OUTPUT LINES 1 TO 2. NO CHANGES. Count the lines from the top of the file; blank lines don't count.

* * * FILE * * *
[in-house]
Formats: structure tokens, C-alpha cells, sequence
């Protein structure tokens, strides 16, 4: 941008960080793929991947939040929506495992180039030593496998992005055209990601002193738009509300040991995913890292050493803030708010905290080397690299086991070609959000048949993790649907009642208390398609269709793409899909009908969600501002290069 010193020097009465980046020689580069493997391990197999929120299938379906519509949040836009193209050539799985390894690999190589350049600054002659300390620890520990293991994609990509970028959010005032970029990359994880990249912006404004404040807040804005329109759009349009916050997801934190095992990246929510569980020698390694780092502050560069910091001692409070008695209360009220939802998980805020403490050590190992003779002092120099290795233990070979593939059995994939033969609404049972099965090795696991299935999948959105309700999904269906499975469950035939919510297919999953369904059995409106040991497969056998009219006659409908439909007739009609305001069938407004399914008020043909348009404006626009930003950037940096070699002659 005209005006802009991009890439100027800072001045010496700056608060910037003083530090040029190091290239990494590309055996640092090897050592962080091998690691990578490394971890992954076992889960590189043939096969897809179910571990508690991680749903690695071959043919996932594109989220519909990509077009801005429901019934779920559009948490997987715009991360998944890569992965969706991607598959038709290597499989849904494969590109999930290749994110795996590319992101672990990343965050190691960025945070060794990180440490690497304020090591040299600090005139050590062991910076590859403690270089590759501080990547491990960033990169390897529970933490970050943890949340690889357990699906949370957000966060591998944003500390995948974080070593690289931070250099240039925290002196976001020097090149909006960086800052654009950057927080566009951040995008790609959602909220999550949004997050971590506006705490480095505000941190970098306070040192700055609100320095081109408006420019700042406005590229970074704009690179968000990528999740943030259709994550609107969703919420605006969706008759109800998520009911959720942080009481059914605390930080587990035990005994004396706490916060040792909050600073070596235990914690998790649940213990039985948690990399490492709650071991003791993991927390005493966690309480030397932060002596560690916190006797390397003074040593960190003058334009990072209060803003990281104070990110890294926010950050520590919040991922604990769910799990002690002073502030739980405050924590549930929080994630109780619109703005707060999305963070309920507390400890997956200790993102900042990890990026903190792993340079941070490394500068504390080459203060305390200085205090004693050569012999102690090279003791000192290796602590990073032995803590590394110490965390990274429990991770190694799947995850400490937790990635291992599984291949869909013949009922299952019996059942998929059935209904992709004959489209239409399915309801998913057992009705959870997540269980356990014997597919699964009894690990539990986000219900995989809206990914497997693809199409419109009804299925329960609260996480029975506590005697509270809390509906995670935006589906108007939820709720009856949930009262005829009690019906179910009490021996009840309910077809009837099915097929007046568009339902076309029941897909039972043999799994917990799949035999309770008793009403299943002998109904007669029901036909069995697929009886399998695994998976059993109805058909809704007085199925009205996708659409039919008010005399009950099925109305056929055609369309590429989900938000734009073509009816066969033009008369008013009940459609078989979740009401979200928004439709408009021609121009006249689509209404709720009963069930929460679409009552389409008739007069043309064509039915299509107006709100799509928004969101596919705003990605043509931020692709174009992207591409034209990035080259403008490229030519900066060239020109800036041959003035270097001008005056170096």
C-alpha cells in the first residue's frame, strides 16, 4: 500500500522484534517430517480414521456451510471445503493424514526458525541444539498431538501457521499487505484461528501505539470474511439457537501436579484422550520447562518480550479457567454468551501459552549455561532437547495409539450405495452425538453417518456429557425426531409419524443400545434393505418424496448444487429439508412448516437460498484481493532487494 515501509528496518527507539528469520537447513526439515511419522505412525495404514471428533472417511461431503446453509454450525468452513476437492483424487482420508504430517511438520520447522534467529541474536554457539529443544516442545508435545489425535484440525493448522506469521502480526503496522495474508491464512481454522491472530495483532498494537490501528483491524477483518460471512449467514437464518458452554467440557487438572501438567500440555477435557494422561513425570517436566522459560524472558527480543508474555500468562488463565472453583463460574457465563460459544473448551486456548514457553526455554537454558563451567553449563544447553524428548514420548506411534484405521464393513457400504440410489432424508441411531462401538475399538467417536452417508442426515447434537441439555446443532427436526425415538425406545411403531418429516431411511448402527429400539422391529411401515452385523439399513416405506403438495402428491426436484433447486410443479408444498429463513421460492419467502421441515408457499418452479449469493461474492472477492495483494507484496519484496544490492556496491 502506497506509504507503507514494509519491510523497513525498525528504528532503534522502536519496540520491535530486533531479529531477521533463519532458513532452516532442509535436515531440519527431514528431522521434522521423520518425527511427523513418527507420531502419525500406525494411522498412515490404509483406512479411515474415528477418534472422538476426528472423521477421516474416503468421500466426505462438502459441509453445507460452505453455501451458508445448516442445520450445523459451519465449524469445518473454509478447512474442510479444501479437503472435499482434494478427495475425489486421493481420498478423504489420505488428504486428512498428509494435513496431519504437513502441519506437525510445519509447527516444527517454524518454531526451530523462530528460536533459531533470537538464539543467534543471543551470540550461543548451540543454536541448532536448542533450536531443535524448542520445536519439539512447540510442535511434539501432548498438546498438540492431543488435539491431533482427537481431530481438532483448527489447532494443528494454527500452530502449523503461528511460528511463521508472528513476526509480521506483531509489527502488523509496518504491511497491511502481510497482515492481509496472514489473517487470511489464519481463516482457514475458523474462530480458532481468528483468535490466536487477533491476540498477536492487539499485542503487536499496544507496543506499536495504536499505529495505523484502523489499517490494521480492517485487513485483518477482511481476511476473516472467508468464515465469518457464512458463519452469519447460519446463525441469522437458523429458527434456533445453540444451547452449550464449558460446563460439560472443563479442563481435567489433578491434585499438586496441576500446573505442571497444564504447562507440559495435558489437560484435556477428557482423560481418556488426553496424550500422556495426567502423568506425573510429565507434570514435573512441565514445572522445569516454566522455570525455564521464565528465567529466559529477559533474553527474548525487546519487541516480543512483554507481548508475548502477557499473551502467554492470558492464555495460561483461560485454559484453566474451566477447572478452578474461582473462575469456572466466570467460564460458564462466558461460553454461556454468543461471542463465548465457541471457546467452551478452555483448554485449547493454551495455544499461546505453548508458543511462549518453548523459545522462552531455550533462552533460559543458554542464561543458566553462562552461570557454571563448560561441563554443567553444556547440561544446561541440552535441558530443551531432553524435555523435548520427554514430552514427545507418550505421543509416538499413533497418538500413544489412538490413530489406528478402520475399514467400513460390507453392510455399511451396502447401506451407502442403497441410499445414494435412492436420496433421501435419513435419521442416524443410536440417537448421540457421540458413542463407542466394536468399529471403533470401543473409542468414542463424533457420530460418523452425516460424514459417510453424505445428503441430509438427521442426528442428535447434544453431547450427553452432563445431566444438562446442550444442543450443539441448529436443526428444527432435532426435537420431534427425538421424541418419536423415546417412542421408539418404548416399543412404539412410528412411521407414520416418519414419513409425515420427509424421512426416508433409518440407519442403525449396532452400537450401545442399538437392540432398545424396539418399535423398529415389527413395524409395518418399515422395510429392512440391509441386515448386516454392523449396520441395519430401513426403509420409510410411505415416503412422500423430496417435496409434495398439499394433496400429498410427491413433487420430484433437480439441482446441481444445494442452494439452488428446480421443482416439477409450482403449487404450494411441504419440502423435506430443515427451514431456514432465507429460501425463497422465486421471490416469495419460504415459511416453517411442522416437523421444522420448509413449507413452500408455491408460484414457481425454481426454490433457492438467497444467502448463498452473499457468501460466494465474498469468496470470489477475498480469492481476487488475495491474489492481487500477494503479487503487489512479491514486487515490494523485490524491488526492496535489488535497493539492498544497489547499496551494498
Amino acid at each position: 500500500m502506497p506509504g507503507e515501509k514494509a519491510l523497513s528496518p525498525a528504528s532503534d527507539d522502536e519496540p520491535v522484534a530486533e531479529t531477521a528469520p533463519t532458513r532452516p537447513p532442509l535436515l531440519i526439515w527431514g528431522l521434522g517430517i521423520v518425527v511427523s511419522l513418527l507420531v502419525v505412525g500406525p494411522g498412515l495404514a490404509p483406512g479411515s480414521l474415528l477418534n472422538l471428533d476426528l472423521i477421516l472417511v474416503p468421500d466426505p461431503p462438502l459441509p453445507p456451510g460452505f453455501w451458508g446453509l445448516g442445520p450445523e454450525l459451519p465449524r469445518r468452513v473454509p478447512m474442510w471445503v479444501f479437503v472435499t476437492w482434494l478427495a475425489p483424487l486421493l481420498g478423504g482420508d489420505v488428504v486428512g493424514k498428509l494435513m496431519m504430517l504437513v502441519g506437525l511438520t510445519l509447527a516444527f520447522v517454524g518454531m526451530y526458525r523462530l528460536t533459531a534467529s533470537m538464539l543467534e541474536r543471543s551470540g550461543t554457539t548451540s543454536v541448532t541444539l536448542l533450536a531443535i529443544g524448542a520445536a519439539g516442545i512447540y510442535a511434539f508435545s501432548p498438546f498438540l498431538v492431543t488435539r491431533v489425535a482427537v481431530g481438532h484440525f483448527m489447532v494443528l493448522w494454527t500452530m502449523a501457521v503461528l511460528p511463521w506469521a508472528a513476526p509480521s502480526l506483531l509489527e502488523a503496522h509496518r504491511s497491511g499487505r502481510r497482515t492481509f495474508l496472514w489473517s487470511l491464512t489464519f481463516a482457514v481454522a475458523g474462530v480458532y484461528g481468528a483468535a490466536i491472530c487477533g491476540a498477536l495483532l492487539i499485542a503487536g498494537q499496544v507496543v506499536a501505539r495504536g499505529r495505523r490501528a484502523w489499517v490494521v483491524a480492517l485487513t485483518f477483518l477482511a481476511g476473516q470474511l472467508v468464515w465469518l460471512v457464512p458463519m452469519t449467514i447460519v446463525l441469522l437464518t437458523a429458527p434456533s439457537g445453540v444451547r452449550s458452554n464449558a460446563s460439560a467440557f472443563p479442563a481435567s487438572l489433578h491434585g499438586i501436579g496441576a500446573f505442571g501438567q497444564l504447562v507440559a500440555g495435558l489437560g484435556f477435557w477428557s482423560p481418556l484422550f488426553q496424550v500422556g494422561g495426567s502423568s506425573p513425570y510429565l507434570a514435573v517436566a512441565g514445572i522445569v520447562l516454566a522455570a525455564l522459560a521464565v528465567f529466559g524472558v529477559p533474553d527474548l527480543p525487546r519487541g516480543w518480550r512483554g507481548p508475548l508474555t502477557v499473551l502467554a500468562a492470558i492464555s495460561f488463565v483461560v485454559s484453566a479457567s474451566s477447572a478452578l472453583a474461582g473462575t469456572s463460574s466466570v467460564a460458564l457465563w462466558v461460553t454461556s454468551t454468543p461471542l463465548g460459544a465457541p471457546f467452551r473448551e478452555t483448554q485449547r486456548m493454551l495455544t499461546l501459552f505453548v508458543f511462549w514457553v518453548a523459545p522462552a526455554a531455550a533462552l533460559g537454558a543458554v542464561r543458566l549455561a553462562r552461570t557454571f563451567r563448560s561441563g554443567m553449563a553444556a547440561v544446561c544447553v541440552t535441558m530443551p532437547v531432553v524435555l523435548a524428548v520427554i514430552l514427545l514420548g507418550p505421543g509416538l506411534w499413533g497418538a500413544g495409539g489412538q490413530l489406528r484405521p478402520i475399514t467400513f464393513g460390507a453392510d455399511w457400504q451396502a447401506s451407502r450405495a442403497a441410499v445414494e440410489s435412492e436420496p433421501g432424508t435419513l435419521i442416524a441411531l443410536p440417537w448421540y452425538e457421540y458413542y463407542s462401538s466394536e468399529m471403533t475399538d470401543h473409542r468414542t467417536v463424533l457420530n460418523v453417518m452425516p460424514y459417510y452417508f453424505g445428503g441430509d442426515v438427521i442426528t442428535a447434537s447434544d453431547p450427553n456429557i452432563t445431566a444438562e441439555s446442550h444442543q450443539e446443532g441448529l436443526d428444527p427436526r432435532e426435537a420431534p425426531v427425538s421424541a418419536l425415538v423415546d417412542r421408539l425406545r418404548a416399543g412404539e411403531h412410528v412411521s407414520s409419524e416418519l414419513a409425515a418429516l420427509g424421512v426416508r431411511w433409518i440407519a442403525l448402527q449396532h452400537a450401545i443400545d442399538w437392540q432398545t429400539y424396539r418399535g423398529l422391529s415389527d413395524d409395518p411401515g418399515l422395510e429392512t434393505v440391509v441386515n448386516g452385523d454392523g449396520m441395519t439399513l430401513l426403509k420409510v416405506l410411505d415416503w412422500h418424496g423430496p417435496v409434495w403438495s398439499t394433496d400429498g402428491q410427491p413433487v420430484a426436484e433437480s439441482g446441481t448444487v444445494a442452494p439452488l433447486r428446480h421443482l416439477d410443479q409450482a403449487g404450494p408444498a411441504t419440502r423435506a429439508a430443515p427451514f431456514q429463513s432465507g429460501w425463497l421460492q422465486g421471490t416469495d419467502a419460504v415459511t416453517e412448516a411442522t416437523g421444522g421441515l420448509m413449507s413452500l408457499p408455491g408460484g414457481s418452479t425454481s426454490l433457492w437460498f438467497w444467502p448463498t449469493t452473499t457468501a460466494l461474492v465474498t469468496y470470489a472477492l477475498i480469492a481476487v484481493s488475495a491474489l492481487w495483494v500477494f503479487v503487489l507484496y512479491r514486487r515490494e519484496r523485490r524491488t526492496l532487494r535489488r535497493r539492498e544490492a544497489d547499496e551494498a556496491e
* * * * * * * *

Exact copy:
[in-house]
Formats: structure tokens, C-alpha cells, sequence